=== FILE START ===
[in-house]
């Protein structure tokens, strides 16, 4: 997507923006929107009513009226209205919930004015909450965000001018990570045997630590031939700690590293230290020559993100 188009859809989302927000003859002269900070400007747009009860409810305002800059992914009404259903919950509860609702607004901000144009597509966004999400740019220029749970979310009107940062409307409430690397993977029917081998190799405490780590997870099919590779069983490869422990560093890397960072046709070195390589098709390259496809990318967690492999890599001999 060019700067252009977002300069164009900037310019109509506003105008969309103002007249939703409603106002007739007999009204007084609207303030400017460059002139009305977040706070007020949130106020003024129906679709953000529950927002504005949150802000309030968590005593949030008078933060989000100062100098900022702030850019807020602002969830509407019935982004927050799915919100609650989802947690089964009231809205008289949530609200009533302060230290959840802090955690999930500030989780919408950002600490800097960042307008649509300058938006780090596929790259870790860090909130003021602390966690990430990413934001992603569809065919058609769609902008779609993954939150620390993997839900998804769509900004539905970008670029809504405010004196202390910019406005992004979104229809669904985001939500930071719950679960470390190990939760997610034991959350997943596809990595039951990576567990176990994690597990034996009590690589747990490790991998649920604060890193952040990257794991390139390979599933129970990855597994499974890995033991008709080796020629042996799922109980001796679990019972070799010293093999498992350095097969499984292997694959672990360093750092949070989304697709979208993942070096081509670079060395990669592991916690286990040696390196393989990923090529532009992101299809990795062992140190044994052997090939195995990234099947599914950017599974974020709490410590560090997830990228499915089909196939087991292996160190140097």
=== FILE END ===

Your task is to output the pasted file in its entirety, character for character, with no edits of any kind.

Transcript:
[in-house]
């Protein structure tokens, strides 16, 4: 997507923006929107009513009226209205919930004015909450965000001018990570045997630590031939700690590293230290020559993100 188009859809989302927000003859002269900070400007747009009860409810305002800059992914009404259903919950509860609702607004901000144009597509966004999400740019220029749970979310009107940062409307409430690397993977029917081998190799405490780590997870099919590779069983490869422990560093890397960072046709070195390589098709390259496809990318967690492999890599001999 060019700067252009977002300069164009900037310019109509506003105008969309103002007249939703409603106002007739007999009204007084609207303030400017460059002139009305977040706070007020949130106020003024129906679709953000529950927002504005949150802000309030968590005593949030008078933060989000100062100098900022702030850019807020602002969830509407019935982004927050799915919100609650989802947690089964009231809205008289949530609200009533302060230290959840802090955690999930500030989780919408950002600490800097960042307008649509300058938006780090596929790259870790860090909130003021602390966690990430990413934001992603569809065919058609769609902008779609993954939150620390993997839900998804769509900004539905970008670029809504405010004196202390910019406005992004979104229809669904985001939500930071719950679960470390190990939760997610034991959350997943596809990595039951990576567990176990994690597990034996009590690589747990490790991998649920604060890193952040990257794991390139390979599933129970990855597994499974890995033991008709080796020629042996799922109980001796679990019972070799010293093999498992350095097969499984292997694959672990360093750092949070989304697709979208993942070096081509670079060395990669592991916690286990040696390196393989990923090529532009992101299809990795062992140190044994052997090939195995990234099947599914950017599974974020709490410590560090997830990228499915089909196939087991292996160190140097």